Dwelling in Possibility: Searching for the Soul of Shelter (2013) by Howard Mansfield: Nonfiction meditations of a theme, which is how do we dwell — and dwell well — in the modern world when we know that our homes can be destroyed in an instant by bombs or natural disaster? The book is divided into 3 sections: the first is about houses, homes, clutter, what makes a house a home; the second is about Word War II and the Vietnam War and the policy of “dehousing;” and the third is about “sheds,” of which all new England homes and buildings are a variation, according to the New Hampshire author.  Read it for a bookgroup, and most of the members found it disjointed, fragmented, disappointing after an interesting start; I liked it precisely for this, the loose connection of the parts of the book to the whole.

Where the Monsters Dwell (2011/2014) by Jørgen Brekke: Set mainly in modern day Trondheim, Norway, and a bit in Richmond, VA, this gristly crime novel introduces Trondheim police inspector Odd Singsaker (who, like Finnish police detective Kari Vaara in the series by James Thompson, has recently undergone surgery for a brain tumour) and Richmond homicide detective Felicia Stone; he remembers too little and she too much. They are investigating several murders that involve skin-flaying and beheading, and harken back to the 16th century, that seem related. I’d give it a B-. The writing and characters are OK but something is missing.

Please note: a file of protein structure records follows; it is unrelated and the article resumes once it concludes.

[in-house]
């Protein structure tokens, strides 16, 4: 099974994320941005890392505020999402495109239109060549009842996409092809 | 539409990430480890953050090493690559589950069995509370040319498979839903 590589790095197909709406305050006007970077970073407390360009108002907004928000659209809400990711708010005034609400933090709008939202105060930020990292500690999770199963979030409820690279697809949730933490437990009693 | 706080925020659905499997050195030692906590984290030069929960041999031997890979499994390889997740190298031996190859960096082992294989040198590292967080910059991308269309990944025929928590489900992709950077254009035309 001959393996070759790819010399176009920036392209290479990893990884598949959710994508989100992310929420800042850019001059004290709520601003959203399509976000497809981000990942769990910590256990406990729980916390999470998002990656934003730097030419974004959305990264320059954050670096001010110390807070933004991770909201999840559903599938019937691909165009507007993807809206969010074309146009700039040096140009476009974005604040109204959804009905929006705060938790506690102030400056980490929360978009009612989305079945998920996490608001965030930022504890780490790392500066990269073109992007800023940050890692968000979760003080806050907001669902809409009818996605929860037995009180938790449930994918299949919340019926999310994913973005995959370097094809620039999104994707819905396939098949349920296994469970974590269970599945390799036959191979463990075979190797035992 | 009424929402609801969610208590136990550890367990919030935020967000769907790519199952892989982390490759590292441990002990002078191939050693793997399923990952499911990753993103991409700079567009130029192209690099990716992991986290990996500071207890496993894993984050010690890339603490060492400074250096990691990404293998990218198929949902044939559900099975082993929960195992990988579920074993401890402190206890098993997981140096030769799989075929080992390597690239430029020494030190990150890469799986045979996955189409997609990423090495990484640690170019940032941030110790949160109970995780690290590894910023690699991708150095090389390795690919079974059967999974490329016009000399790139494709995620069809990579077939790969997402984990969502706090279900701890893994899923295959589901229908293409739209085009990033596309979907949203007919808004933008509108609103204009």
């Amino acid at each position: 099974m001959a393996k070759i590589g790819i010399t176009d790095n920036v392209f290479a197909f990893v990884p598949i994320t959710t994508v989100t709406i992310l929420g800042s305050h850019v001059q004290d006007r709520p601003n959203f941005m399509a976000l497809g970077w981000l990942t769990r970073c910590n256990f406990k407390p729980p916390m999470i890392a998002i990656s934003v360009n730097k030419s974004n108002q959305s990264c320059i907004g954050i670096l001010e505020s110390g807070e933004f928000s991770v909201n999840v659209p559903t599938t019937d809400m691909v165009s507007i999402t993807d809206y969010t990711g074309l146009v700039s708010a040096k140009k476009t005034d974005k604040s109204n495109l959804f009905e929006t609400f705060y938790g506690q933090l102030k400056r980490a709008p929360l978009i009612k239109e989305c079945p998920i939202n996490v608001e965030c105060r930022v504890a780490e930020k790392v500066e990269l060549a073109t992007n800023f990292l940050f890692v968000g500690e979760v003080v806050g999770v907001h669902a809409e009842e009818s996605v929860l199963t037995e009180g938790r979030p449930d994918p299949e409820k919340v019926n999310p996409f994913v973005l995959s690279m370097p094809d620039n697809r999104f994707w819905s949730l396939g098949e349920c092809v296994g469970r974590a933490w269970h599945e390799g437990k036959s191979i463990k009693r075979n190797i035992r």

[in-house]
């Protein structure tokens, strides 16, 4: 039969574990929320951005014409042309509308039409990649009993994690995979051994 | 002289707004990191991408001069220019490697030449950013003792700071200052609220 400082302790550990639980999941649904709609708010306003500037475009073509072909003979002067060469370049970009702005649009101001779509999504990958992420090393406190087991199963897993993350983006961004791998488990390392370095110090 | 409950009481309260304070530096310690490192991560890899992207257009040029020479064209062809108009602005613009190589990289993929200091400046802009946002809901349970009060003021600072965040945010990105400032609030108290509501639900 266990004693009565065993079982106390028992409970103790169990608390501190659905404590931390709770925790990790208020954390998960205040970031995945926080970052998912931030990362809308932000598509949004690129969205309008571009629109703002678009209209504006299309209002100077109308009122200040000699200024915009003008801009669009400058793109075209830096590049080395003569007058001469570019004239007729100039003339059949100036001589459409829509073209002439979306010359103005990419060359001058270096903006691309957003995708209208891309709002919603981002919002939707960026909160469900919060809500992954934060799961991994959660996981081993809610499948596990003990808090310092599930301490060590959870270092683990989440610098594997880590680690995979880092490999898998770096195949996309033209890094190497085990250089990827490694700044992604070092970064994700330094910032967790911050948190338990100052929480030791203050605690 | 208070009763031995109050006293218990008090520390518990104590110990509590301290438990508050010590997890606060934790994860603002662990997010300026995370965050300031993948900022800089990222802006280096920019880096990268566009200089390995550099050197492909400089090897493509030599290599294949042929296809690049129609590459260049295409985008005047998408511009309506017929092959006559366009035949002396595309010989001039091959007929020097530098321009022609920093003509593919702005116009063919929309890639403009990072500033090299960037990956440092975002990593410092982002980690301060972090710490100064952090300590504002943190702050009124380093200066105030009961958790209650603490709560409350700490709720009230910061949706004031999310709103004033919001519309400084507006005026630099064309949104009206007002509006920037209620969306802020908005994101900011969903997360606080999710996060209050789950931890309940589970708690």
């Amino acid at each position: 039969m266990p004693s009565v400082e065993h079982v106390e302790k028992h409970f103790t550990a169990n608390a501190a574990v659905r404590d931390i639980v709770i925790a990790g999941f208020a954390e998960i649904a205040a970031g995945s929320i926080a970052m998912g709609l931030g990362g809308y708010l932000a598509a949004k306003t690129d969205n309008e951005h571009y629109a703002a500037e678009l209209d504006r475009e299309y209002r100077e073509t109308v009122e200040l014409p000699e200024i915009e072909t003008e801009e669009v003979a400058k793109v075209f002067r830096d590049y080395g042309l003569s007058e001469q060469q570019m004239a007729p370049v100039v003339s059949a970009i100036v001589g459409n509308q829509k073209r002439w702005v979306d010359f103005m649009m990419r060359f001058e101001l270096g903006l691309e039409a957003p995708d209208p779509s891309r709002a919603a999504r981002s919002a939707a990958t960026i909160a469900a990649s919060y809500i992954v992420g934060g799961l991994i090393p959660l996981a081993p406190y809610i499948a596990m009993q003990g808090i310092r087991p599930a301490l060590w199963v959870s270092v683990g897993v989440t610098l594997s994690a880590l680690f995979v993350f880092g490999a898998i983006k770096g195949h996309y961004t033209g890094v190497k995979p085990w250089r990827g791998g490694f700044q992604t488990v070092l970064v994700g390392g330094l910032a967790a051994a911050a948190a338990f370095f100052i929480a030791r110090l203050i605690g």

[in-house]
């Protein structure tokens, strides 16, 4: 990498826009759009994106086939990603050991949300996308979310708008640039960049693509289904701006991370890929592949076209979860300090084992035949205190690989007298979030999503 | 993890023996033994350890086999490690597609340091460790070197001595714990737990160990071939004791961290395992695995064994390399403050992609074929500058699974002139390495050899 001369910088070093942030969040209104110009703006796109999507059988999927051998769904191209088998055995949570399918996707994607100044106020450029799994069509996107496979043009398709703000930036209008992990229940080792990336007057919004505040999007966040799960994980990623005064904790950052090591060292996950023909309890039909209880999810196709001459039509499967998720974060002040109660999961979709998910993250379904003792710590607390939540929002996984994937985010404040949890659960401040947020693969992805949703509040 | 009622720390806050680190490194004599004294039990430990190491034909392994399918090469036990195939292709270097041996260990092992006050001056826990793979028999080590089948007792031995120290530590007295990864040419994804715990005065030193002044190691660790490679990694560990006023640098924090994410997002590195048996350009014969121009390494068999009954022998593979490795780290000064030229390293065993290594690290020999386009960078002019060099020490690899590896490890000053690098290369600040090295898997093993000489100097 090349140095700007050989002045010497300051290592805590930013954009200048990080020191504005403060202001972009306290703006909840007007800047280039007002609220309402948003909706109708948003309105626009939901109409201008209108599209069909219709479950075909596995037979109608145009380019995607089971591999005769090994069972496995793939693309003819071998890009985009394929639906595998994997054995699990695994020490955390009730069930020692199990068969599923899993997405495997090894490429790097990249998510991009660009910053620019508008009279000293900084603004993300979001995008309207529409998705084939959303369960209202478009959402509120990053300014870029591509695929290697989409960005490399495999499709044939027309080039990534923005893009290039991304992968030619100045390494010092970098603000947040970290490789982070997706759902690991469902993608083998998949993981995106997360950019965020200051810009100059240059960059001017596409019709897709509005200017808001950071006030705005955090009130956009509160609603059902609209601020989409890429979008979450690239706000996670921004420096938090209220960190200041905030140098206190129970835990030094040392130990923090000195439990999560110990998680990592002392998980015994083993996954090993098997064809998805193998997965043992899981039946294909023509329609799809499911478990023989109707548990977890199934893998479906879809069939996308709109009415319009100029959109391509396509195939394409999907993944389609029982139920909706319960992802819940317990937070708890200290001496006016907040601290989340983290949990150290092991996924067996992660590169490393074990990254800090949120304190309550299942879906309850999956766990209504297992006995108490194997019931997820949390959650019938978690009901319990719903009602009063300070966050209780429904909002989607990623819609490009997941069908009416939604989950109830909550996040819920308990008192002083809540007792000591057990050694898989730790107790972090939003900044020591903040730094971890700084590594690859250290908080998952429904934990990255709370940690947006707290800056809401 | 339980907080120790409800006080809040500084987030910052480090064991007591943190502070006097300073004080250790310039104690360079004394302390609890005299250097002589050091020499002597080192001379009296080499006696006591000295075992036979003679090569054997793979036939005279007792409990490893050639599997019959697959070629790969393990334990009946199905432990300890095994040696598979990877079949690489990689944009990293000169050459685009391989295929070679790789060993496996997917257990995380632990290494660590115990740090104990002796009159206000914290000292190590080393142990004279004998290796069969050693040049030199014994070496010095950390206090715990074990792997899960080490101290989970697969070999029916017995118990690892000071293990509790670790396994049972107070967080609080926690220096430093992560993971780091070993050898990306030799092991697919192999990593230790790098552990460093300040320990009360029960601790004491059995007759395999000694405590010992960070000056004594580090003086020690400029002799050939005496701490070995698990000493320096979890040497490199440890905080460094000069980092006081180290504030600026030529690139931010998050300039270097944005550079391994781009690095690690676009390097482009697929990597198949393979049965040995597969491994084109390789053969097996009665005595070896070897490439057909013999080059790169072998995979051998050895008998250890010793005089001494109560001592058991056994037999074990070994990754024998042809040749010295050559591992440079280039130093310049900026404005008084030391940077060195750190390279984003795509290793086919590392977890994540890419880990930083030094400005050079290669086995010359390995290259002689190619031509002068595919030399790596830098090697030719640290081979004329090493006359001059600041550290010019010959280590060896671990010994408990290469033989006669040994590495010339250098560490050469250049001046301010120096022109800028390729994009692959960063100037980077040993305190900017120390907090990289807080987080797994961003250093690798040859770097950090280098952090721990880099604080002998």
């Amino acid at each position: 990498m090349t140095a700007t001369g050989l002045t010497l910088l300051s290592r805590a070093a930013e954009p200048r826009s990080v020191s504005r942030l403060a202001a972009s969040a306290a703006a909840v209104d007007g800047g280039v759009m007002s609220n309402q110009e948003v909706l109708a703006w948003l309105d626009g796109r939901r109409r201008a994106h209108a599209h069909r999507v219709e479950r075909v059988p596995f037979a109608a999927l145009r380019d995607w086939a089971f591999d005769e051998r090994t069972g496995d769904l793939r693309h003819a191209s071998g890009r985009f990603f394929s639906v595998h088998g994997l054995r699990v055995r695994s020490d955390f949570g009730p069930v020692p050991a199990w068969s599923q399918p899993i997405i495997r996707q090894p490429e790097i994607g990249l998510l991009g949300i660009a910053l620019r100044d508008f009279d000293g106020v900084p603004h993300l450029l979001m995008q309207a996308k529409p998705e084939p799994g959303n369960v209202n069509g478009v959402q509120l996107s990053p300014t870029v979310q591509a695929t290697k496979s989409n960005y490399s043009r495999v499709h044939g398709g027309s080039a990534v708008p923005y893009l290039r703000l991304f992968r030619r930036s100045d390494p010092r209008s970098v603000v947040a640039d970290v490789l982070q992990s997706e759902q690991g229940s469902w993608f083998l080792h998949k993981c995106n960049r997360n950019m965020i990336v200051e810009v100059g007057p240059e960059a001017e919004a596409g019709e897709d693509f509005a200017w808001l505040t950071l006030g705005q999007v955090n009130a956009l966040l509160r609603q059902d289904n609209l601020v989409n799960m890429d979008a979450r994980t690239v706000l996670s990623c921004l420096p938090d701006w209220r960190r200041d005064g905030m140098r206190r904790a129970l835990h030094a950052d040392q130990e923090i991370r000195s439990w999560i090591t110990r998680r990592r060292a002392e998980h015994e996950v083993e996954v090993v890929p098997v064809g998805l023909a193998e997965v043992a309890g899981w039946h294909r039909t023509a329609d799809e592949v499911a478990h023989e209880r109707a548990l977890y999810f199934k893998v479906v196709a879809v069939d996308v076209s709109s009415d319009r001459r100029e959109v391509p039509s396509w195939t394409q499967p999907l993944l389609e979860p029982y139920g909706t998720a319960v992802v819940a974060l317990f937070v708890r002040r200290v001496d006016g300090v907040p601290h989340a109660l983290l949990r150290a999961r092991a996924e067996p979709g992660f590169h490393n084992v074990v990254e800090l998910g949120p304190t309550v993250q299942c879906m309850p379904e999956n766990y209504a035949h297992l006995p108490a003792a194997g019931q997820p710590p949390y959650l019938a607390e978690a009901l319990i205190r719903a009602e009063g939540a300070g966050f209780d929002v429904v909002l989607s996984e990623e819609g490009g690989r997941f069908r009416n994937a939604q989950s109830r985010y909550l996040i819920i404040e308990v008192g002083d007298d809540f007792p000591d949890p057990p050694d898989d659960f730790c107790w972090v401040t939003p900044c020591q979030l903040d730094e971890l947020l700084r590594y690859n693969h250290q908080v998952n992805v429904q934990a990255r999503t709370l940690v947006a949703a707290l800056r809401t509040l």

June

The Lowland (2013) by Jhumpa Lahiri. Starts with two brothers, 15 months apart in age — Udayan impulsive, Subhash dutiful — living in Calcutta in the 1960s, during a time of political upheaval. Soon, though, their own choices and consequent events separate them, and for most of the story we follow Sudhash, a scientist living in Rhode Island. This is a book about time, memory, how events in life line up to create a story, how the echo of a single action can reverberate for decades, for a lifetime, and over generations, and most of all, how it feels to live inside the yesterdays of our lives. I liked it more than I thought I would. Well-written, poetic in places.

The Resilient Farm and Homestead: An Innovative Permaculture and Whole Systems Design Approach (2013) by Ben Falk. An especially important book for New England homesteaders, gardeners, and small-scale farmers. Falk’s Whole Systems Research Farm above the Mad River in central Vermont has a climate and topography similar to what many of us in Vermont, New Hampshire, Maine, and parts of Massachusetts and New York experience. Falk goes into some depth concerning rice-growing, pond- and swale-making and earthworks in general, fertility harvesting (urine and humanure, cover cropping, scything, fungi), perennial crops, animals such as ducks and chickens, maintaining and harvesting a firewood crop, and resilient systems for emergencies. Many enlightening diagrams, appendices and photos. Recommended for permaculturists.